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Main page / What's On / Christmas Fortunetelling Evening in Vitoslavlitsy
Christmas Fortunetelling Evening in Vitoslavlitsy
дата не определена

5 p.m. - 7 p.m.

Vitoslavlitsy Wooden Architecture Museum

+7 921 730 93 94
+7 (816 2) 77 37 38

300 rubles for adults
200 rubles for children

58.49069400, 31.27212300

Russian merrymaking, exciting games with guisers, “scary” fortunetelling – this all is happening during the Christmas Fortunetelling Evening in "Vitoslavlitsy"! The Museum of Wooden Architecture is waiting for you on the St. Basil Evening on January, 13 at 5 p.m. to have fun.

Traditionally, Christmas holidays were one of the most important holidays among Russian peasants, which indicated that the New year “replaced” the old year. The Christmas holidays lasted for two weeks – from the Christmas Eve up to the Day of Baptism of the Christ. And one of the main holidays throughout the Russian Christmas tide was the Basil day (named after St. Basil the Great).

Hidtorically, all this Christmas period was highly rich in different rites and rituals, which involved all the members of the village. But mainly this was the holiday for young people – at that period they were free from their duties and could devote all the time to entertainment and fun.
The outstanding feature of the Christmas tide was fortunetelling, and it was believed to be the most accurate on the Basil day Eve and Christmas Eve at that time.

And the so-called “scary fortunetelling” began right from the St. Basil evening. It was considered the most risky and dangerous one, because this period of Christmas holidays was the beginning of the awakening of the evil spirits, as the peasants used to believe.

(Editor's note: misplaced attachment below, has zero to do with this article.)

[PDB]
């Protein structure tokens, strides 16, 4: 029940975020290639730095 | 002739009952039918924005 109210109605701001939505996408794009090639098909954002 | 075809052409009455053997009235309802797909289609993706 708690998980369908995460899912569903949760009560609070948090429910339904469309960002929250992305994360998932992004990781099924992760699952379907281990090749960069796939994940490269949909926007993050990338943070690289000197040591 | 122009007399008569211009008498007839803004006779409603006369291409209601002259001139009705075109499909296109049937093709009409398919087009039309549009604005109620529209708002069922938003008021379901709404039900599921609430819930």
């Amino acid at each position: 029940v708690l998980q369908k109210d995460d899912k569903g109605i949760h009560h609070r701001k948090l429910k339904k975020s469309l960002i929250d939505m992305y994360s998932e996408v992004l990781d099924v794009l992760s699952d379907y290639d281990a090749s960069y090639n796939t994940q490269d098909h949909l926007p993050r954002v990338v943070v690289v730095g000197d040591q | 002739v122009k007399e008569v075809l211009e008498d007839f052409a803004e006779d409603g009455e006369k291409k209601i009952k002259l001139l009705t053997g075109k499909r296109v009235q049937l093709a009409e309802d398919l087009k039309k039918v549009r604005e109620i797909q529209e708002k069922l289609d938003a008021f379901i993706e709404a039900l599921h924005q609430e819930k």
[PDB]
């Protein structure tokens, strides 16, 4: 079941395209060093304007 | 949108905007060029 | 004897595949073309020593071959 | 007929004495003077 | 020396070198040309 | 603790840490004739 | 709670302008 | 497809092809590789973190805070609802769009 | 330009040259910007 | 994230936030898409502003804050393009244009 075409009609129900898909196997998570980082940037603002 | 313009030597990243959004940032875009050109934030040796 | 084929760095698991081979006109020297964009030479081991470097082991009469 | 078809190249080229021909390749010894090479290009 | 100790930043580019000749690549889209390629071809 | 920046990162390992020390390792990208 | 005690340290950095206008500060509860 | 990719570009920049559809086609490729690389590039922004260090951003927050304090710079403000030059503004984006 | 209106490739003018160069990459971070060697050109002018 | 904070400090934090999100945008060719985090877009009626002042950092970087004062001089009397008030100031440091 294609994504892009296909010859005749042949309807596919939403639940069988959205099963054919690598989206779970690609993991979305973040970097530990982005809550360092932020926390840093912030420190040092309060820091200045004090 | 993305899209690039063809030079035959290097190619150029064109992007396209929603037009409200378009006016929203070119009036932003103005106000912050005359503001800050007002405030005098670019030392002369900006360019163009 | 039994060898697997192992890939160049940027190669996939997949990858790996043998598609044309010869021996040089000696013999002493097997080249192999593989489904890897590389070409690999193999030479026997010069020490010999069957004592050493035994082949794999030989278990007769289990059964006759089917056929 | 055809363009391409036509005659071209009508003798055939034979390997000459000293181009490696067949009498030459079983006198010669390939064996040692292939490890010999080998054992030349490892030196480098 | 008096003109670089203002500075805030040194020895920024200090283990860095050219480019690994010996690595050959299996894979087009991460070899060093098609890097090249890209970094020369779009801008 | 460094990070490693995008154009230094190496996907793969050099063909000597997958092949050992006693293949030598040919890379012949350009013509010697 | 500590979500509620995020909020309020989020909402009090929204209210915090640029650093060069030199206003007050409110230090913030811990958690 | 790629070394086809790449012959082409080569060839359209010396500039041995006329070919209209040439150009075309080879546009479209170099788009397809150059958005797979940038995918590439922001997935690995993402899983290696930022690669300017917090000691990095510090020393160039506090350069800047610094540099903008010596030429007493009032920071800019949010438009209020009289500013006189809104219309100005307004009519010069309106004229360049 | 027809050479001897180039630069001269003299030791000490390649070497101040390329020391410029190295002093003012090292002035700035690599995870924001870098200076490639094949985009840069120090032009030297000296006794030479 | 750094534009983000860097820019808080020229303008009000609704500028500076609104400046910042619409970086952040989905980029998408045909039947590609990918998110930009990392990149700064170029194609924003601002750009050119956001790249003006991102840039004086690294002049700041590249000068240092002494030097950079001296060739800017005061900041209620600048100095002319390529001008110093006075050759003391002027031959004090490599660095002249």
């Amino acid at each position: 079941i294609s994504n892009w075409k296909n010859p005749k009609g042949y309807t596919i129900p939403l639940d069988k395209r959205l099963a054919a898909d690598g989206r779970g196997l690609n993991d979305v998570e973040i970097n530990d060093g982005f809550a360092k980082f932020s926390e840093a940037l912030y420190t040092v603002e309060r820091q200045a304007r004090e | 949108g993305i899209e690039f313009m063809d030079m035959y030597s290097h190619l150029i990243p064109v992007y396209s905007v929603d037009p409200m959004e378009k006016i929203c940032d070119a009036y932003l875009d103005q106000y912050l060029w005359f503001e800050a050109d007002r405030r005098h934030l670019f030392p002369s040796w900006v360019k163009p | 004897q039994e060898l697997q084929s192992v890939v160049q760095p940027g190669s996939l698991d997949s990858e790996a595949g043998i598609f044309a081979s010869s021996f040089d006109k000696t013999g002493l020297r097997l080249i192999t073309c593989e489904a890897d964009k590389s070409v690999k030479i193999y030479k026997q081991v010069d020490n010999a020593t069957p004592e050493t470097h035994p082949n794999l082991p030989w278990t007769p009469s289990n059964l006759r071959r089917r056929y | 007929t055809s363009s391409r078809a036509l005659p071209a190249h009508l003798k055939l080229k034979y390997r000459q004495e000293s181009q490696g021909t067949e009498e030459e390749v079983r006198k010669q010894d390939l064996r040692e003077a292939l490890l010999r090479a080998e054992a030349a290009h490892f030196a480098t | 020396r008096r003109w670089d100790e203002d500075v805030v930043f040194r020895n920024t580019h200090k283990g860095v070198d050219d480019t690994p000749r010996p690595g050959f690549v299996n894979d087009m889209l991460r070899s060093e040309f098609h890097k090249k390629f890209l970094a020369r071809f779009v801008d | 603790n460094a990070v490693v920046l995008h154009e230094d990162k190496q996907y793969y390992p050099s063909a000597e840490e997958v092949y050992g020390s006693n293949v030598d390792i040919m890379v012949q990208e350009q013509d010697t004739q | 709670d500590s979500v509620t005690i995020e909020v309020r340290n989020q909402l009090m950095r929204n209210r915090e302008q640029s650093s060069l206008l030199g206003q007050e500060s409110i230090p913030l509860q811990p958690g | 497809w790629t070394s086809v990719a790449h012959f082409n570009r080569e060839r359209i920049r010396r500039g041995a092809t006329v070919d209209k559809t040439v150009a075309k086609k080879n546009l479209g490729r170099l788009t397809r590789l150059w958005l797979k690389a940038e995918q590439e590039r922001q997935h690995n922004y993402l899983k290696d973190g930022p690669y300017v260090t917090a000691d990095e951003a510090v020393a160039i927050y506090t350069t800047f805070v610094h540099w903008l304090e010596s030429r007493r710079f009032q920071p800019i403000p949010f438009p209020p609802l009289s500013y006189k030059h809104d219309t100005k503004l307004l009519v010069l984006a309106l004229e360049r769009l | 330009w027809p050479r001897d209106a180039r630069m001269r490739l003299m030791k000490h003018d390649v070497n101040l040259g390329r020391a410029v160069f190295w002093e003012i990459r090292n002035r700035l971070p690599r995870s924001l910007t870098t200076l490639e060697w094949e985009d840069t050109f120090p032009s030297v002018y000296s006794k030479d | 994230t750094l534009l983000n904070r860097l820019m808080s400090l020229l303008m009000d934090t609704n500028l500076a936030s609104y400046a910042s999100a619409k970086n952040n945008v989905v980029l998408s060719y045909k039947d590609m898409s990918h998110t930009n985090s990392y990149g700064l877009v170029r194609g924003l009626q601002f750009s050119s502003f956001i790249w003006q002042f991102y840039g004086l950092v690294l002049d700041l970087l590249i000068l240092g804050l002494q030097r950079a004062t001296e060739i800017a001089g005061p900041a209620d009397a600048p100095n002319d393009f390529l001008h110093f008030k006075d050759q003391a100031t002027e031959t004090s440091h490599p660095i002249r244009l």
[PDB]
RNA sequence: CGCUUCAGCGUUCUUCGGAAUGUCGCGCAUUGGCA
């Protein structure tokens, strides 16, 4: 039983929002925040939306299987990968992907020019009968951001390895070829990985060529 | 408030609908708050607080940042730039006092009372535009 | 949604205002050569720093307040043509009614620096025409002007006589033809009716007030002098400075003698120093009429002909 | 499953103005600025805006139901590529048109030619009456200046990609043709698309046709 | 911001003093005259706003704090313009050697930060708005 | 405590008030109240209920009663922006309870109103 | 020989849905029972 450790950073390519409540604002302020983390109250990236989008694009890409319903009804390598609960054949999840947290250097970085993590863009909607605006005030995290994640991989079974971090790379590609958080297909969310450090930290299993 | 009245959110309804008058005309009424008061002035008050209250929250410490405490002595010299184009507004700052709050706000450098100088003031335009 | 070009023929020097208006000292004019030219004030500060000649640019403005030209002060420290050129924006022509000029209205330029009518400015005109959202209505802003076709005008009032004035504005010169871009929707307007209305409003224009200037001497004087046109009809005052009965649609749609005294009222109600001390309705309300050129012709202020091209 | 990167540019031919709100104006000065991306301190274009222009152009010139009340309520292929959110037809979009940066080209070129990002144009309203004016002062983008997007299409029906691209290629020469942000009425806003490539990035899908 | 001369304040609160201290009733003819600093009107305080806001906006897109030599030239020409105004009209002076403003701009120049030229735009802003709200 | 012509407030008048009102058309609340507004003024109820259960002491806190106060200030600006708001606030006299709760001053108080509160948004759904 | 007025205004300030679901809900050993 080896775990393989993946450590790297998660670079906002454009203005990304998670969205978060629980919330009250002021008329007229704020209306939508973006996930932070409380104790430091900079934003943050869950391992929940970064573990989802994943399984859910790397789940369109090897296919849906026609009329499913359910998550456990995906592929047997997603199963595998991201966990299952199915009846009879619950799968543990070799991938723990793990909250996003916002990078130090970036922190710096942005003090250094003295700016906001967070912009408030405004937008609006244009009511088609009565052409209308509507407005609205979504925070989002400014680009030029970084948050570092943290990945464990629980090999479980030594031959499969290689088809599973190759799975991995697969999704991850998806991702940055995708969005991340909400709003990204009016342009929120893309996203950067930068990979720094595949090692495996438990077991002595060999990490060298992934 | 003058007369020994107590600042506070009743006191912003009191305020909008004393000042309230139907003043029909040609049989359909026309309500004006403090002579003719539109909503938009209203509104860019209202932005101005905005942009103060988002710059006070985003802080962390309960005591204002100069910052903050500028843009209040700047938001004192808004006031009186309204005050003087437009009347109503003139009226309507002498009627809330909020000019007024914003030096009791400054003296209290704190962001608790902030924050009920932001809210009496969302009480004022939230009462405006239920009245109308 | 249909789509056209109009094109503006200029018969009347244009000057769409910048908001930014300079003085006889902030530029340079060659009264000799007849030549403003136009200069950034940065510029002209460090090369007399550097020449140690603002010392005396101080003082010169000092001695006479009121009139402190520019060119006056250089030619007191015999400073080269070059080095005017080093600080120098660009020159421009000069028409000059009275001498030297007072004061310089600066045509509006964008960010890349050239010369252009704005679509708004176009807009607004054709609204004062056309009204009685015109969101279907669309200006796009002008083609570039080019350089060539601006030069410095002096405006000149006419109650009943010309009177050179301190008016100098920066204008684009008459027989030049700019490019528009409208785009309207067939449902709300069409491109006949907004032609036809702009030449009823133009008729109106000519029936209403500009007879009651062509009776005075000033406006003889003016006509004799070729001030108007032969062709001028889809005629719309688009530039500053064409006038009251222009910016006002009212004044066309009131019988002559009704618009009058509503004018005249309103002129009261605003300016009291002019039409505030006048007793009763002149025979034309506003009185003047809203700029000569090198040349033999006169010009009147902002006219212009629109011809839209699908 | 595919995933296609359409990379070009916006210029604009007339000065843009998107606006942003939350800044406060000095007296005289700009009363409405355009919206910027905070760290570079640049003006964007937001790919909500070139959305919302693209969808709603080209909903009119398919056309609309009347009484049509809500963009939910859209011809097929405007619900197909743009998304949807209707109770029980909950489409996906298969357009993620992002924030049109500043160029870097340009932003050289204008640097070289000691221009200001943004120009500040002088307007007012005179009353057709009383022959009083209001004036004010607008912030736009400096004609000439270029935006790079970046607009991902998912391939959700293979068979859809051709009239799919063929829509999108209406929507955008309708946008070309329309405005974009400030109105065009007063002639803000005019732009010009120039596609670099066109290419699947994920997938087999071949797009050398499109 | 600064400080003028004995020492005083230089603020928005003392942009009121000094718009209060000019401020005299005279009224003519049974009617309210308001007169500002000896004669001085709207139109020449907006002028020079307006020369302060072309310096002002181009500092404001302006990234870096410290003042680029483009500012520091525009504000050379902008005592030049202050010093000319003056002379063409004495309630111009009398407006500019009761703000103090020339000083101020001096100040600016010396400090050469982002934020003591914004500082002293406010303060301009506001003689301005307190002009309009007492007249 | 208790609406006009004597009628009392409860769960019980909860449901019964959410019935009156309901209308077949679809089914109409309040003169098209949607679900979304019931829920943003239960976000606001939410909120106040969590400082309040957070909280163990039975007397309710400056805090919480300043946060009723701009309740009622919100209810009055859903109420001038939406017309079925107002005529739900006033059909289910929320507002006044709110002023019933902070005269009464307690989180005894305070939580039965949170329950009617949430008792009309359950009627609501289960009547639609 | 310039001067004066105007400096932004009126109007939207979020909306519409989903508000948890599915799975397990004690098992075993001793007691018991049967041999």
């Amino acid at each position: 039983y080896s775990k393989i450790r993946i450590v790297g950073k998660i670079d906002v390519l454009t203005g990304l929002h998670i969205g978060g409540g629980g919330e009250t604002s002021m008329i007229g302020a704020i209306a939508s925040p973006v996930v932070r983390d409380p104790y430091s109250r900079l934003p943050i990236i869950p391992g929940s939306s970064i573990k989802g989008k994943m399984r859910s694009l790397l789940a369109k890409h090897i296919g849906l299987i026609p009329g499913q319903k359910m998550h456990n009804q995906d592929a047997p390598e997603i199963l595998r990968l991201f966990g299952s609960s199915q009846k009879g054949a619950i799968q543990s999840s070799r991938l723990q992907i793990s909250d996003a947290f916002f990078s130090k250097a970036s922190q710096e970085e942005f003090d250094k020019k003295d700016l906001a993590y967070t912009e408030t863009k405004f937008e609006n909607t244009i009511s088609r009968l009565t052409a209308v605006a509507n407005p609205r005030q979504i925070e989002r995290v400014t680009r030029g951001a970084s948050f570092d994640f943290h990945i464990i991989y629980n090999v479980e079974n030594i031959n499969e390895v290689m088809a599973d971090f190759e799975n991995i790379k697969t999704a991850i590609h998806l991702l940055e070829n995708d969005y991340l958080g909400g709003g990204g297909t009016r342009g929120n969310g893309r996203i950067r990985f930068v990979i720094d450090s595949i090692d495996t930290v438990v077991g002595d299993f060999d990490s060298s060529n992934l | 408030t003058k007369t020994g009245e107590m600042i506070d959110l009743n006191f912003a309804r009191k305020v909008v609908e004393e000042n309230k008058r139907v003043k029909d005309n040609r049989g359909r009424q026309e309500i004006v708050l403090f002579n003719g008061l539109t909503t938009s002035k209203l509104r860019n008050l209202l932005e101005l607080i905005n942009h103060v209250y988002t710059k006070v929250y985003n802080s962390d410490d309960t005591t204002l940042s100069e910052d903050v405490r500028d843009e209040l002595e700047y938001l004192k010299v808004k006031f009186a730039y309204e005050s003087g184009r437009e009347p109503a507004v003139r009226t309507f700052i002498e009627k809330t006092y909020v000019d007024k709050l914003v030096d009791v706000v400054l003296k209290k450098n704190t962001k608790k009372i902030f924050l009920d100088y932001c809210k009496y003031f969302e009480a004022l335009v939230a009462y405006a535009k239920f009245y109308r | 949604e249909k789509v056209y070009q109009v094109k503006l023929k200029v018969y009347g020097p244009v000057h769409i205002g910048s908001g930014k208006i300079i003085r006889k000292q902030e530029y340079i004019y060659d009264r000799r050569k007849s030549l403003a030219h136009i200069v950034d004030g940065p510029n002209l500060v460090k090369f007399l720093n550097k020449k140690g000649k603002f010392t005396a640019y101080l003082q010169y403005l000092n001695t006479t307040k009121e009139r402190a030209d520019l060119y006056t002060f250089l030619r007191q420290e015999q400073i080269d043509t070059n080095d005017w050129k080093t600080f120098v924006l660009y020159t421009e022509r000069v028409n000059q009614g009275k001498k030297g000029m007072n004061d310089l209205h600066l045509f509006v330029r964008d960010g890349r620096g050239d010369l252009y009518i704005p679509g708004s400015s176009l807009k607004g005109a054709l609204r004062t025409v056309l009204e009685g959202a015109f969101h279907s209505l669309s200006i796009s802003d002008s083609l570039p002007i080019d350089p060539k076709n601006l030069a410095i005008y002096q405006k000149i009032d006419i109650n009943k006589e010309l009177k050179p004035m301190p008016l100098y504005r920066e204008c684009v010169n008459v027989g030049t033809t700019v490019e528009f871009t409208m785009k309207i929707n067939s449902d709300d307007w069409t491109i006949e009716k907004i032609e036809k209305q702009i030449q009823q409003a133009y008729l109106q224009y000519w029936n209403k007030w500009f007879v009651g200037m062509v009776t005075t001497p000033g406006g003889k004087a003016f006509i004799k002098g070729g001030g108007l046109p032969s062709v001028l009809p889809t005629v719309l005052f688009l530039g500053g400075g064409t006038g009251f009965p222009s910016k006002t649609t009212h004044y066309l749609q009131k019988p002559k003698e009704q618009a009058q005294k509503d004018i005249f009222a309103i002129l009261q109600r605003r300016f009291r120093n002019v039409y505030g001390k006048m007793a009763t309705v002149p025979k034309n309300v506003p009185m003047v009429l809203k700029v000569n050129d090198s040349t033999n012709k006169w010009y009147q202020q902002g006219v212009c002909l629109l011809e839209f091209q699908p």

The people chose special places to initiate such fortunetelling; they used to do it individually or in groups, but usually it were the marriageable girls who participated in such events. They read their fortune about their destiny and future husbands.

The very important aspect of the marriageability was the behavior of the young people during fancy-dressed games and performances. The guisers wearing various bright dresses and masks engaged everybody in their games, wandered about the village, singing songs and merrymaking. All of this was a perfect opportunity for the young people to go beyond the standard behavior norms. The guisers imitated brides and grooms, bears, goats, horses, gypsies, soldiers, orphans, tramps and the dead. The range of the characters during such games was truly unbelievable, but the wedding and funeral theme prevailed.

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